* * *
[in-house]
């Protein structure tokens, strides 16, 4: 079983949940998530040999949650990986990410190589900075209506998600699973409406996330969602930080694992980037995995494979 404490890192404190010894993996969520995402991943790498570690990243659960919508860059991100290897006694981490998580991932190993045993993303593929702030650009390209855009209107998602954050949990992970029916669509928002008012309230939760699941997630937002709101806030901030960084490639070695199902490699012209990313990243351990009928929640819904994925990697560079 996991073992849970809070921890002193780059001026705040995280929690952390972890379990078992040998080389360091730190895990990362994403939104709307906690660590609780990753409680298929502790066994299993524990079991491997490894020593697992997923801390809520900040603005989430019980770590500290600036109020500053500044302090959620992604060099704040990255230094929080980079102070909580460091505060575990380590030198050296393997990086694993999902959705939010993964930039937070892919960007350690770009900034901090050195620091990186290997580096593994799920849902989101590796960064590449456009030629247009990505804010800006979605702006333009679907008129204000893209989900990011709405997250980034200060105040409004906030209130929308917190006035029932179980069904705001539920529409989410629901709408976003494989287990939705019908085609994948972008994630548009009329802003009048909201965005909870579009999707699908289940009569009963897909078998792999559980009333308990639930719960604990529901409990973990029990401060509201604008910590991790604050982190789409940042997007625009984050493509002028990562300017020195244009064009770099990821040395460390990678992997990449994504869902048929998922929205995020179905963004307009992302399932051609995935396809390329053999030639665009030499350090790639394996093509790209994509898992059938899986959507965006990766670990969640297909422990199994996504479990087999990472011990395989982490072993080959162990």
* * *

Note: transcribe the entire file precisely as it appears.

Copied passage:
[in-house]
């Protein structure tokens, strides 16, 4: 079983949940998530040999949650990986990410190589900075209506998600699973409406996330969602930080694992980037995995494979 404490890192404190010894993996969520995402991943790498570690990243659960919508860059991100290897006694981490998580991932190993045993993303593929702030650009390209855009209107998602954050949990992970029916669509928002008012309230939760699941997630937002709101806030901030960084490639070695199902490699012209990313990243351990009928929640819904994925990697560079 996991073992849970809070921890002193780059001026705040995280929690952390972890379990078992040998080389360091730190895990990362994403939104709307906690660590609780990753409680298929502790066994299993524990079991491997490894020593697992997923801390809520900040603005989430019980770590500290600036109020500053500044302090959620992604060099704040990255230094929080980079102070909580460091505060575990380590030198050296393997990086694993999902959705939010993964930039937070892919960007350690770009900034901090050195620091990186290997580096593994799920849902989101590796960064590449456009030629247009990505804010800006979605702006333009679907008129204000893209989900990011709405997250980034200060105040409004906030209130929308917190006035029932179980069904705001539920529409989410629901709408976003494989287990939705019908085609994948972008994630548009009329802003009048909201965005909870579009999707699908289940009569009963897909078998792999559980009333308990639930719960604990529901409990973990029990401060509201604008910590991790604050982190789409940042997007625009984050493509002028990562300017020195244009064009770099990821040395460390990678992997990449994504869902048929998922929205995020179905963004307009992302399932051609995935396809390329053999030639665009030499350090790639394996093509790209994509898992059938899986959507965006990766670990969640297909422990199994996504479990087999990472011990395989982490072993080959162990």